This review contains spoilers.
As promised by last week’s preview, it’s the Simon and Rudy show this time, as they go on a mission to uncover the details of the latter’s sexual escapades. This is the ‘safe sex’ message wrapped in a Misfits package, and there are some creative choices that are not only hilarious, but manage to actually drive the story forwards. This is the comedy episode I’ve been waiting for, and though extremely silly in places, it pushes the boundaries of our expectations, and is all the more entertaining for it.
There are two parallel dilemmas, with Simon and Rudy effectively knocking on doors to find the girl who gave him the power-charged STI from hell, and Curtis and Alisha trying to figure out what’s wrong with Cutis’ ability. Turns out, he’s pregnant, and he’s also the father. Only in Misfits, eh?
Definitely in the subplot category, but probably the most important, is Kelly and Seth finally getting it on. Their relationship is more to set up the zombie theme next week, as the new boy takes steps to bring his ex-girlfriend back from the grave.
Despite everyone bringing their A-game, once again, this is Joseph Gilgun’s show. With limited time split in two, he milks those moments for all they’re worth, and actually manages a moment of redemption without his more sensitive half. This is the closest he’s ever going to get to an epiphany, as the fear of losing his most prized appendage drives him to make a very public apology to the women of the world. I’m not sure this is a turning point for the character, and a big part of me secretly hopes it isn’t.
Then there’s his dynamic with Simon, which promised to recreate the popular friendship between Nathan and Simon. In short, it doesn’t. Iwan Rheon doesn’t really get a look in, what with all the flashing, crying and anecdotal ranting from Rudy, even if he is on screen for most of the running time. It might have been unavoidable, but still a little disappointing, when Simon has been the strongest element of many a past episode. I’m sure the writers have something in store for his character in the series’ finale episodes, so maybe it’s better not to get sick of him now.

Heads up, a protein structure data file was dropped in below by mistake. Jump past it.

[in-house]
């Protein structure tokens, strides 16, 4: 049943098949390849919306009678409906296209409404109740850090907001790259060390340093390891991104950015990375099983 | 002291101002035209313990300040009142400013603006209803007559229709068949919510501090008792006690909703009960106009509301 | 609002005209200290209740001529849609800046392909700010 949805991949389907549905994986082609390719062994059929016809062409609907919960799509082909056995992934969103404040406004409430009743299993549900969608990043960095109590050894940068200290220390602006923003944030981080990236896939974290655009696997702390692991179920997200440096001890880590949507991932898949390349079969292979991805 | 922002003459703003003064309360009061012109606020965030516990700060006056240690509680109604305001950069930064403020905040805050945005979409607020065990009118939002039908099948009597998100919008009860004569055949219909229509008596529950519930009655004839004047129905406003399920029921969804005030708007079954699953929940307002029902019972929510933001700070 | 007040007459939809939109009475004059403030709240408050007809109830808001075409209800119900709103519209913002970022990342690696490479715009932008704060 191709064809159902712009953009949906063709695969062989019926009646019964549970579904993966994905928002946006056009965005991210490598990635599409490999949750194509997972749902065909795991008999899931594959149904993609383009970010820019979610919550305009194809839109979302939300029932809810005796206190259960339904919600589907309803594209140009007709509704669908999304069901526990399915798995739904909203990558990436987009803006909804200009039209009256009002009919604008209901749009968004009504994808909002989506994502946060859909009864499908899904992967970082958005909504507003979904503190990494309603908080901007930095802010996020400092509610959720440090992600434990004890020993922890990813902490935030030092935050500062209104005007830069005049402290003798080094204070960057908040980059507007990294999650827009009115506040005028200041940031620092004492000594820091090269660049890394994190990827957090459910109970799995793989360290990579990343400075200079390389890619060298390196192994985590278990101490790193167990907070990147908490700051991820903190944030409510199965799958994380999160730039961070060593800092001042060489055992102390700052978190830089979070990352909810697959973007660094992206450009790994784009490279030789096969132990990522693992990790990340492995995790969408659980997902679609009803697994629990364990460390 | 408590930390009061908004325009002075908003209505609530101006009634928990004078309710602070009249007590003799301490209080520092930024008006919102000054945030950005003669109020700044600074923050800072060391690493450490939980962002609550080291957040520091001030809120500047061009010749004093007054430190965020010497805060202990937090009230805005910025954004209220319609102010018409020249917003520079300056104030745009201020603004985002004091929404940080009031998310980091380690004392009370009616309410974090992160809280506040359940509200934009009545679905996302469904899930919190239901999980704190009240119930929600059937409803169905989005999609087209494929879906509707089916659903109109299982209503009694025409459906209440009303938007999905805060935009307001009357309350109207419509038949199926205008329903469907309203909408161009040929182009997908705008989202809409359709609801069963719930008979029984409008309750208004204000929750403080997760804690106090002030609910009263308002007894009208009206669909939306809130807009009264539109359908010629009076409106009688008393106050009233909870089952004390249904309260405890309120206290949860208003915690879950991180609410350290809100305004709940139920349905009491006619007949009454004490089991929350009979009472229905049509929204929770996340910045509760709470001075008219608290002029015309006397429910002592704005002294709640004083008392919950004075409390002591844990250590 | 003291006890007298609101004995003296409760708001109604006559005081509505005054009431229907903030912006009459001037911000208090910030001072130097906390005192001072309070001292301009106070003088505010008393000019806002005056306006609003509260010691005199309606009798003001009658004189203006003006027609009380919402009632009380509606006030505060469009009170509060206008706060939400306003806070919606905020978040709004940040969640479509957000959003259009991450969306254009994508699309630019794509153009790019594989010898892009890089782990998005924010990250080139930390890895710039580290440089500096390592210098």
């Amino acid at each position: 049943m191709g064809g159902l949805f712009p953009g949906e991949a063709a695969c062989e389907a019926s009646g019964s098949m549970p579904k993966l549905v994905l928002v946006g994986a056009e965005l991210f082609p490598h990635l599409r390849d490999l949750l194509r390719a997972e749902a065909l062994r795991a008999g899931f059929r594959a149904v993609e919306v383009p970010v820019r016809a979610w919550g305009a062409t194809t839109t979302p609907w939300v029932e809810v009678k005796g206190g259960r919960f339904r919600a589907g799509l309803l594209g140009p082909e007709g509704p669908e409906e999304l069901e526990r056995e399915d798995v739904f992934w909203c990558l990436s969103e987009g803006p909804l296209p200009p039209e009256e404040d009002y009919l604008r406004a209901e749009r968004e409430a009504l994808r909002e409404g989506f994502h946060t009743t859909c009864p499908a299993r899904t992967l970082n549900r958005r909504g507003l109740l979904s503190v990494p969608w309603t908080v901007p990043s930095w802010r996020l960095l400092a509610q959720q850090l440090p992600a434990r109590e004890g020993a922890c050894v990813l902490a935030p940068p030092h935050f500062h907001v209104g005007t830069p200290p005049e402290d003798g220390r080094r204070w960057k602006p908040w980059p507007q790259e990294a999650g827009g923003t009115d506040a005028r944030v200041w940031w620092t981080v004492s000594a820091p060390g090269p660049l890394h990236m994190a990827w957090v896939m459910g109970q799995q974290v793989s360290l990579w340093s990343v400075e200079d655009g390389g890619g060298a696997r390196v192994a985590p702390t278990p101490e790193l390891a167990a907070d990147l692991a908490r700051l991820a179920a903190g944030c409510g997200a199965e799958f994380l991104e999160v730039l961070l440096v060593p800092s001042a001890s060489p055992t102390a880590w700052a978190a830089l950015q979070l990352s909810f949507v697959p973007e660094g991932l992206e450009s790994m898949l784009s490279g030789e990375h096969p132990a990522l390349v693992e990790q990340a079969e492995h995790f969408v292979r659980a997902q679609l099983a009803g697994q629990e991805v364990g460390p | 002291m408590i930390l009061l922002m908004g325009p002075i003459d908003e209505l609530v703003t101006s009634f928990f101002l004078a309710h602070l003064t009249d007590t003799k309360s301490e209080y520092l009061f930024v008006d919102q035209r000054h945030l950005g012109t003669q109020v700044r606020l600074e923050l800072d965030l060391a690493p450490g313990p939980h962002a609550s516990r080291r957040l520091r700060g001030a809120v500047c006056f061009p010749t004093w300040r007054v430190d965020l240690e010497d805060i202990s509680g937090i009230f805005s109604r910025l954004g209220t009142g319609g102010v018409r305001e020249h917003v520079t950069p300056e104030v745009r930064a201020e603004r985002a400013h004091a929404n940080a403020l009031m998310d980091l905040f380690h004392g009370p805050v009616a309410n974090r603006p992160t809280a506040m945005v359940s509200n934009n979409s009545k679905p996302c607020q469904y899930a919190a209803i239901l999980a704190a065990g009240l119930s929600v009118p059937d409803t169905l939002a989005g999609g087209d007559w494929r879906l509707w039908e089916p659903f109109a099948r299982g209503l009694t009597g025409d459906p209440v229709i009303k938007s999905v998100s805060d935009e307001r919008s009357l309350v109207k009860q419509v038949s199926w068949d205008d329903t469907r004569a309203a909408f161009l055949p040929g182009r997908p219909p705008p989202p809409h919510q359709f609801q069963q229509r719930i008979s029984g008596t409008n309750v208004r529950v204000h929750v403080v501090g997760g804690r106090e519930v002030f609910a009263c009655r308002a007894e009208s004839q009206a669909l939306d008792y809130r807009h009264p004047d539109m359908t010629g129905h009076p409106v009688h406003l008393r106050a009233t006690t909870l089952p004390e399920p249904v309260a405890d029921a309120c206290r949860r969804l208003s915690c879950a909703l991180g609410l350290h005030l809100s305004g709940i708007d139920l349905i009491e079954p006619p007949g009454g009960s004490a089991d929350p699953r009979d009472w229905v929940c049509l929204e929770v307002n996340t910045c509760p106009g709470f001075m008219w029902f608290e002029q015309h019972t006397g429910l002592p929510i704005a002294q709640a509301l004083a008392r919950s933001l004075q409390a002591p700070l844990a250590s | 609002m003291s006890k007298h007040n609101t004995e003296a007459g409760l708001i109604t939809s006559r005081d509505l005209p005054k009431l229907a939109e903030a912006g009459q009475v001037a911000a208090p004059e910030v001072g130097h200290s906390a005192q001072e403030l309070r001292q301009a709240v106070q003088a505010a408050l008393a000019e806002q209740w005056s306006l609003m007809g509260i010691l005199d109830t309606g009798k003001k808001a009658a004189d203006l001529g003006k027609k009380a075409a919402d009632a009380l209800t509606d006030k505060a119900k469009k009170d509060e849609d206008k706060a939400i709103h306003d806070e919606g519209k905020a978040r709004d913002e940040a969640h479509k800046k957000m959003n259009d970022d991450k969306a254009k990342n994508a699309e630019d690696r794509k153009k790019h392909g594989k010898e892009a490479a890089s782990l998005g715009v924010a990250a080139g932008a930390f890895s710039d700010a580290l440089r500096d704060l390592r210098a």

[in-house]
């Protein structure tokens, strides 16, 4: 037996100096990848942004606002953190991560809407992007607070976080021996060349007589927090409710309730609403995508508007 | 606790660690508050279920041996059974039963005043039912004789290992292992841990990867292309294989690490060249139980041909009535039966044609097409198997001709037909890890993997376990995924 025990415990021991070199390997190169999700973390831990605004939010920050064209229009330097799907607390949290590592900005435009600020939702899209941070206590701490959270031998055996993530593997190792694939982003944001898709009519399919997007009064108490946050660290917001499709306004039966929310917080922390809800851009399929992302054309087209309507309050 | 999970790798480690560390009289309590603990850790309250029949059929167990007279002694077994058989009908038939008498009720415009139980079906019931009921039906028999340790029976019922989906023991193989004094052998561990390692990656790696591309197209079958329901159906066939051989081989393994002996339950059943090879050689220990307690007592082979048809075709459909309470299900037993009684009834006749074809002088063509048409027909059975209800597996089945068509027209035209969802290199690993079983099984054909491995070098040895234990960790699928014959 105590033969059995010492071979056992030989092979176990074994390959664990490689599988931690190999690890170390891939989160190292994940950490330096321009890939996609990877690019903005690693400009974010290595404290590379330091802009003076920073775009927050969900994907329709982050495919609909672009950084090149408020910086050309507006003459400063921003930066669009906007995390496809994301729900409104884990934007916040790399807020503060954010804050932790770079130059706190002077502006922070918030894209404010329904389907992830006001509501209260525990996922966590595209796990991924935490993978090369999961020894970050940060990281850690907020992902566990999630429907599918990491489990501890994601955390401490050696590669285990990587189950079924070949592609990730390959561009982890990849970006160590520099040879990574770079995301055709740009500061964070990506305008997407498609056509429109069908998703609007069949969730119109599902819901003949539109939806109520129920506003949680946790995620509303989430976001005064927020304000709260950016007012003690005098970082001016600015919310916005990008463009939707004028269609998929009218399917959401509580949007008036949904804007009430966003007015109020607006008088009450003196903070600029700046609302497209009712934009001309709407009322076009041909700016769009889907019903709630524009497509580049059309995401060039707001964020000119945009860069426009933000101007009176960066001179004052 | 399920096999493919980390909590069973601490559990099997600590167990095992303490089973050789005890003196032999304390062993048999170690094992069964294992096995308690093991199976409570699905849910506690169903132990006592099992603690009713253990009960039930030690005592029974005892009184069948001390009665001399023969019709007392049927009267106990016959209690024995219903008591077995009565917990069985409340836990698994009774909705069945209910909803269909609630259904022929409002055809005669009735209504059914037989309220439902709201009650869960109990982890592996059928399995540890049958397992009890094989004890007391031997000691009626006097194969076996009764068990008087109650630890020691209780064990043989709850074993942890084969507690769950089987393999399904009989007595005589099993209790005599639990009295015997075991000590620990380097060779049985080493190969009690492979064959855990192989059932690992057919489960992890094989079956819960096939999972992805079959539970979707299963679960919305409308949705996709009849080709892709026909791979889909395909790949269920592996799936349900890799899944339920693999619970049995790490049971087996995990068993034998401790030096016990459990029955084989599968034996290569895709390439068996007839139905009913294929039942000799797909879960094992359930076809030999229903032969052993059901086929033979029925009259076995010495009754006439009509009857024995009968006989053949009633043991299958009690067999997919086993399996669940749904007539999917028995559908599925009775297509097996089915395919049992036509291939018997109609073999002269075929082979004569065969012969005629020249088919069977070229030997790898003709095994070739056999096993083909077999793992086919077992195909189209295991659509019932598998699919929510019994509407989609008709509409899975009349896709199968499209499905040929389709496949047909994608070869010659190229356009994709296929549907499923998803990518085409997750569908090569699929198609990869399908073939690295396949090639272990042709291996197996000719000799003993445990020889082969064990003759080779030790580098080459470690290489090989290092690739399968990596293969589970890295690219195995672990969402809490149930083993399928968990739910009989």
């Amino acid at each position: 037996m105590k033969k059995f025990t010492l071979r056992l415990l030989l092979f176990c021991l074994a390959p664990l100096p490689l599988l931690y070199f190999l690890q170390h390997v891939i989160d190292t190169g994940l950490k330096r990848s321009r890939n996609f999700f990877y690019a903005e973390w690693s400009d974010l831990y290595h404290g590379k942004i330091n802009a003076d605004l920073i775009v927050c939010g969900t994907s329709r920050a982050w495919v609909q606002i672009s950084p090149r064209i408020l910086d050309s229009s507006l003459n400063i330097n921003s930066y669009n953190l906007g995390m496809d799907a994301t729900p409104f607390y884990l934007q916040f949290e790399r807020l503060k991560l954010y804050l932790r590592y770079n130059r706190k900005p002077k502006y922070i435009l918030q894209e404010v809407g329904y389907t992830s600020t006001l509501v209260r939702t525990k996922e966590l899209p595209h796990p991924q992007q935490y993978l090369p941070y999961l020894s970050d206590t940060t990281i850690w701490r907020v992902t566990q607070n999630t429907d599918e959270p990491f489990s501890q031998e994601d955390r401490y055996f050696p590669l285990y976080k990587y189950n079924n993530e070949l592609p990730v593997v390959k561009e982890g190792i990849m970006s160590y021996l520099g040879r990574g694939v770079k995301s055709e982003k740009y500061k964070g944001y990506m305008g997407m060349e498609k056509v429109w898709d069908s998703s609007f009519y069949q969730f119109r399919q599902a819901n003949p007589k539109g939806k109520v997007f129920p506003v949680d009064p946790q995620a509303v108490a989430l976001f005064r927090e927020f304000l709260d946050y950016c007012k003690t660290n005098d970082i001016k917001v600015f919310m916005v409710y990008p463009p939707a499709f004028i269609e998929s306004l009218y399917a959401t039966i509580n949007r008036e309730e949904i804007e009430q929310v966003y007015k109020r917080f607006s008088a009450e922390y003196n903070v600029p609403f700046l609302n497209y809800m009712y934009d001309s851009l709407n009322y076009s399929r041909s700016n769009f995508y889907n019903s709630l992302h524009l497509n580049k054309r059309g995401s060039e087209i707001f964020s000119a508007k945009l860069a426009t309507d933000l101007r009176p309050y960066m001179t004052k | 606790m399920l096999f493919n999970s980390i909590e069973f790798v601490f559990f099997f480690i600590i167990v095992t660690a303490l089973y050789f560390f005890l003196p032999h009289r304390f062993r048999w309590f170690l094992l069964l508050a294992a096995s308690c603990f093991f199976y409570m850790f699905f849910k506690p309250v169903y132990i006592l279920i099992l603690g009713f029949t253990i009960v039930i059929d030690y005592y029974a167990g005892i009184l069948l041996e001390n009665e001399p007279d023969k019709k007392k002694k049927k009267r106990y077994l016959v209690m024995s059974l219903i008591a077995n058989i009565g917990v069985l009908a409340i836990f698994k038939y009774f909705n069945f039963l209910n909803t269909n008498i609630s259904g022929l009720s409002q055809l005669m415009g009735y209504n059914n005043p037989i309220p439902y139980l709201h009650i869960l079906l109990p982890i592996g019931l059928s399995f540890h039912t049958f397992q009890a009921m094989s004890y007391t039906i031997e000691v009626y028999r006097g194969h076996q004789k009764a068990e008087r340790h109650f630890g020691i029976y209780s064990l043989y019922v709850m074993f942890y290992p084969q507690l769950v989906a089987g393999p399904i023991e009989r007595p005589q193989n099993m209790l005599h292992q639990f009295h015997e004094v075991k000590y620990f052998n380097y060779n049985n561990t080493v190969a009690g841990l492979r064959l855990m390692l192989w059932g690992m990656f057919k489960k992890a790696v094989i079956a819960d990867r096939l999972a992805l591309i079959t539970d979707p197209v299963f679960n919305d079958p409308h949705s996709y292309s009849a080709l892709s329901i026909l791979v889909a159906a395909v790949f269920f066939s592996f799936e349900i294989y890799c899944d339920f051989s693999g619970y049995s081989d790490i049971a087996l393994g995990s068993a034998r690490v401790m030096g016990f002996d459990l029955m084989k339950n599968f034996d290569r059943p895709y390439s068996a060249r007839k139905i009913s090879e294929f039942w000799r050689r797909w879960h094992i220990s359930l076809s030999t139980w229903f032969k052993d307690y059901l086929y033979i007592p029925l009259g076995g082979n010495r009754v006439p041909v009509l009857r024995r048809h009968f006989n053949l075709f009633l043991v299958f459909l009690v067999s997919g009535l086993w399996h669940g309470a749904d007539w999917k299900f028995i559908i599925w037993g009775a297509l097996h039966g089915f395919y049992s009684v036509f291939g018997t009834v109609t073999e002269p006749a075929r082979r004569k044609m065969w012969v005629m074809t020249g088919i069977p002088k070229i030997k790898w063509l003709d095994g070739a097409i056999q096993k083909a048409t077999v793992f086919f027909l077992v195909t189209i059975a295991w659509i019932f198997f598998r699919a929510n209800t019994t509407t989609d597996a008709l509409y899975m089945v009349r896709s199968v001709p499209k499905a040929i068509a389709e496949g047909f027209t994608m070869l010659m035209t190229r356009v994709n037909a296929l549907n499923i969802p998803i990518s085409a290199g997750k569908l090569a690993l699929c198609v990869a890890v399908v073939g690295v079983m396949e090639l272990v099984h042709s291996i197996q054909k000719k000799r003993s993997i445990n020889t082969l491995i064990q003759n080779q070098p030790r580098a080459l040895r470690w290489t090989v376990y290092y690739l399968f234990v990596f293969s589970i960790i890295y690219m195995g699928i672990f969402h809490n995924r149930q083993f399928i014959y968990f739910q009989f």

I also had some trouble with the power of the week, which stretches the boundaries of disbelief to their very limits. The power to manipulate dairy products was one thing, but the ability to give out STIs to guys who screw you over? Maybe not. What was it about her personality that assigned her that power during the storm?
Then there’s the hunt for the owner of the pregnancy test, engineered to make Seth believe Kelly’s pregnant. It’s generic and quite annoying when you’re more eager to get back to the more interesting plot-lines, and doesn’t give Kelly and Seth’s storyline the credibility it deserves.
It’s still a hoot and a half, bringing forth an old fashioned CSI mystery plot and adding new elements to a Misfits that was, for me, wavering slightly. The pair piece together the clues of where and with who Rudy was the previous night, and the show, like always, is not afraid to take it in some weird and wonderful places in search of a laugh. The element of surprise has returned along with the fun factor, and they are both very, very welcome after a couple of quite sombre weeks. Misfits does drama brilliantly, but they are also stellar at hitting the comedy notes other shows daren’t try.
Next week looks like another classic episode, with zombie cheerleaders sounding like a boat load of fun. Curtis now has the power to raise the dead, and with the amount of people that seem to die around the gang, it looks like he’s going to have to use it. See you there.
Read our review of the last episode, here.